Woman not assaulted, police say

Police no longer suspect that an Ashland woman who was found unconscious and hypothermic on Clear Creek Drive on New Year's Day was abducted and sexually assaulted, the city's police chief said Monday.

Detectives believe the woman was partially naked and appeared badly beaten not because of an assault, but as a result of extreme hypothermia, which can lead victims to remove their clothes and can cause their skin to become blue and puffy, Ashland Police Chief Terry Holderness said.

None of the evidence submitted to the Department of State Police Forensic Laboratory and returned to Ashland police late last week suggested that the woman had been sexually assaulted, he said.

"It is still possible that something else happened to her that night, but at this point, it appears everything we know about was all a result of the hypothermia," he said,

The woman had been drinking but did not appear to be highly intoxicated when she left a party in the hills above downtown at 2 a.m. on Jan. 1, partygoers told police. Officers believe the woman began walking home and, at some point, became hypothermic and disoriented, leading her to eventually pass out on Clear Creek Drive, Holderness said.

Detectives have no evidence that drugs or other people were involved in the incident, he said.

Hypothermia can lead to what is called "paradoxical undressing," in which victims go from being extremely cold to having the sensation of overheating, causing them to remove their clothing. In fact, that undressing accelerates the effects of hypothermia.

Police have been hesitant to release information about the victim, to protect her identity, but say she is approximately 30 years old and remembers little about what occurred between the time she left the party and woke up in the hospital more than a day later.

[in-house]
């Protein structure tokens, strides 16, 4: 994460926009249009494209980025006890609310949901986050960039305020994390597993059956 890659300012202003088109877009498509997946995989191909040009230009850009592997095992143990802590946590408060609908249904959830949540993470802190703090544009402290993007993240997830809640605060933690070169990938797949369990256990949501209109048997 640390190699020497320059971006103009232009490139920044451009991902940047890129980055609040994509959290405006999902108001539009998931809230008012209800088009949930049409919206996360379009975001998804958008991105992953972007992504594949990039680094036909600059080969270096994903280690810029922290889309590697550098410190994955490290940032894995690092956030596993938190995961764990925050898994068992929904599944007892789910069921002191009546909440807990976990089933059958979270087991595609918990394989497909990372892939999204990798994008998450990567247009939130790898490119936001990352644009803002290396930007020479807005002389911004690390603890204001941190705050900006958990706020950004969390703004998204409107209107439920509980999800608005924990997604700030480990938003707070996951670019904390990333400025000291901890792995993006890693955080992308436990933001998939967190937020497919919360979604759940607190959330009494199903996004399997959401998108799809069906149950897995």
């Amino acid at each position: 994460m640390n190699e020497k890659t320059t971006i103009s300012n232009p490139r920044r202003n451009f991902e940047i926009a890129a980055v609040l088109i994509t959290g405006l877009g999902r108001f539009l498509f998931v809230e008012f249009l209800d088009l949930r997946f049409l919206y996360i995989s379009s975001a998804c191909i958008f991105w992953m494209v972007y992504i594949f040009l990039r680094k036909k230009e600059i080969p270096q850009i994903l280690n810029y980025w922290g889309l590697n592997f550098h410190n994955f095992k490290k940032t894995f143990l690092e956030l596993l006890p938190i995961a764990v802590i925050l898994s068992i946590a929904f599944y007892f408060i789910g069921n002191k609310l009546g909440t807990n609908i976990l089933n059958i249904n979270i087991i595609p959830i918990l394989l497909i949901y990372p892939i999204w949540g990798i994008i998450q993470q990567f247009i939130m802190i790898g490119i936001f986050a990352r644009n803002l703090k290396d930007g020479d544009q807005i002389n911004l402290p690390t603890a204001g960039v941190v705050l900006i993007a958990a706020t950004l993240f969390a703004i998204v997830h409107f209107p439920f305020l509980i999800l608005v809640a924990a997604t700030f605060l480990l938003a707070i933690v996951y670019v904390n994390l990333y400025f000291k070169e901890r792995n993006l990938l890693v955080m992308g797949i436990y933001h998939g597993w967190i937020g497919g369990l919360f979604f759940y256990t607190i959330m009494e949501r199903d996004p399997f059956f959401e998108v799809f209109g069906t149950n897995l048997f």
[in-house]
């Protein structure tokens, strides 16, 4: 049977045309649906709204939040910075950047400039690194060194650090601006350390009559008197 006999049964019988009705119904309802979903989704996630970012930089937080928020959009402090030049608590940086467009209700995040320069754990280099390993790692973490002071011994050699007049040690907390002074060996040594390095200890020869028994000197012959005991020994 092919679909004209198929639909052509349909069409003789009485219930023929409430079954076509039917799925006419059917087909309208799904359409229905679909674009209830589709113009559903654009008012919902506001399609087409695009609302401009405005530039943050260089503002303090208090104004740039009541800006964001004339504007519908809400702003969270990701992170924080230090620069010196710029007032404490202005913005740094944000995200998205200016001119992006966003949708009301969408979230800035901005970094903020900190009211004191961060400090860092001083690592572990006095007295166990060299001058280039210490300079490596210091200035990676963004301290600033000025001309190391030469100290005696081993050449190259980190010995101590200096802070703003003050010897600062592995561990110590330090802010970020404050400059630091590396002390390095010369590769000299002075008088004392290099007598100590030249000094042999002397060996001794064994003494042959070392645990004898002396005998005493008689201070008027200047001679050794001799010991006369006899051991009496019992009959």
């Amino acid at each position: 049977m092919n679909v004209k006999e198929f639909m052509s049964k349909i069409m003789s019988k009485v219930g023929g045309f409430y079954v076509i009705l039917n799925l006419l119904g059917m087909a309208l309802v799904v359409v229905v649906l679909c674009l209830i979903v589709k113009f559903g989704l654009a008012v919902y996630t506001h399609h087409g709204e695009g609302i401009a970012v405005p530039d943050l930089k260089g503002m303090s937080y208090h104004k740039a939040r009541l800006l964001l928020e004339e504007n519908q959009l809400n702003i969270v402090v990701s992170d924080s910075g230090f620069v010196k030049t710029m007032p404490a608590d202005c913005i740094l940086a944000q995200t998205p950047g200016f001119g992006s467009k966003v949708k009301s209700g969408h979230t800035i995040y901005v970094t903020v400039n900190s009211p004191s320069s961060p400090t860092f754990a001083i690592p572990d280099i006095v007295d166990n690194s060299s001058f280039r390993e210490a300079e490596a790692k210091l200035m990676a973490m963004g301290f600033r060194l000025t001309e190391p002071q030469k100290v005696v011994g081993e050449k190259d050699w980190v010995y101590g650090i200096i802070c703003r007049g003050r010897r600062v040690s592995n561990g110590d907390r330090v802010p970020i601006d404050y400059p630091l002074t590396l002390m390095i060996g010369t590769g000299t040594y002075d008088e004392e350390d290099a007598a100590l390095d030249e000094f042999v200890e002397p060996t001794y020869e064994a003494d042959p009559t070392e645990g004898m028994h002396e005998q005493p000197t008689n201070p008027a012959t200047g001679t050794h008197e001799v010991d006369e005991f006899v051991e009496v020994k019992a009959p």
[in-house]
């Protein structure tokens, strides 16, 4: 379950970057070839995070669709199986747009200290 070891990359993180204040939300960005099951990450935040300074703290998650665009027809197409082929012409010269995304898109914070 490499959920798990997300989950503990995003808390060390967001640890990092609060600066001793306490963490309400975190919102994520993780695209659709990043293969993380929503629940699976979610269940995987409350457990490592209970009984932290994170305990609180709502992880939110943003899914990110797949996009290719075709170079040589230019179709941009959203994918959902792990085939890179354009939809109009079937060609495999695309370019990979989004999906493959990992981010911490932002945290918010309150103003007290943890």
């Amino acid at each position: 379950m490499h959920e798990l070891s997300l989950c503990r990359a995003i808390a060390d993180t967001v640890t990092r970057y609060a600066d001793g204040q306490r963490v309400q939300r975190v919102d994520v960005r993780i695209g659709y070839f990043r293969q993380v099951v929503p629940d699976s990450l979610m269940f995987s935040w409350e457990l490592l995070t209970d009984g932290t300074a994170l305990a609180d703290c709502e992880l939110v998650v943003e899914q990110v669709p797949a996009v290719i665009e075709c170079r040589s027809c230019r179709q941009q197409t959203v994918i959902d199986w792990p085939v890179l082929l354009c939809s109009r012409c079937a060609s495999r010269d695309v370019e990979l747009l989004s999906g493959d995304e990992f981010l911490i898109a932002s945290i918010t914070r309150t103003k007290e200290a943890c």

A passerby discovered the woman at noon on Jan. 1 and called 9-1-1. According to police reports, the victim was lying on the sidewalk at the dead-end portion of Clear Creek Drive, off North Mountain Avenue, a semi-rural area near the railroad tracks and a construction project.

The woman appeared to be near death when officials arrived on the scene, police said.

About two weeks after the incident, the victim began to remember bits of what transpired after she left the party, Holderness said. It's not unusual for people to experience memory lapses following hypothermia, he said.

"She doesn't believe she was sexually assaulted," he said. "She does remember struggling, but she thinks she was alone, and that's consistent with hypothermia, which causes disorientation and sometimes unusual behaviors."

Temperatures were hovering around 34 degrees at the time the woman was found, but they had plunged lower during the rainy night before. The woman, who had recently moved to Ashland, had been wearing a jacket and pants, Holderness said.

"Obviously they were not warm enough," he said. "She wasn't dressed appropriately for cold weather."

The fact that the woman had been drinking likely played a role in the incident, because alcohol can make the body's core temperature fall faster, he said.

Detectives sent two rounds of evidence to the crime lab, in order to "be absolutely sure" there was no indication a sexual assault occurred, Holderness said.

Officers are still suspicious about a few aspects of the case, especially the fact that the woman's purse, ring and cell phone were missing when she was found, he said.

"There were just a lot of really suspicious things and some of them we still don't understand," he said.

Police found the woman's purse in a bush, roughly between the party and her home, and more than a mile from where she was found.

Just last week, the woman told police "she remembers falling into a bush at some point," Holderness said.

The woman had the battery to her cell phone with her when she was found, but the phone and ring have still not been located, he said.

Officers were never able to find anyone "who could positively say they saw her after leaving the party," Holderness said.

Fifteen minutes after she left the party, other partygoers called her cell phone to check on her, he said.

"She answered the phone and was fine at the time," he said. "They called her a short time later and she didn't answer. So during that 10- to 15-minute range, that's kind of when something went wrong."

Contact staff writer Hannah Guzik at 482-3456 ext. 226 or hguzik@dailytidings.com.

Share This Story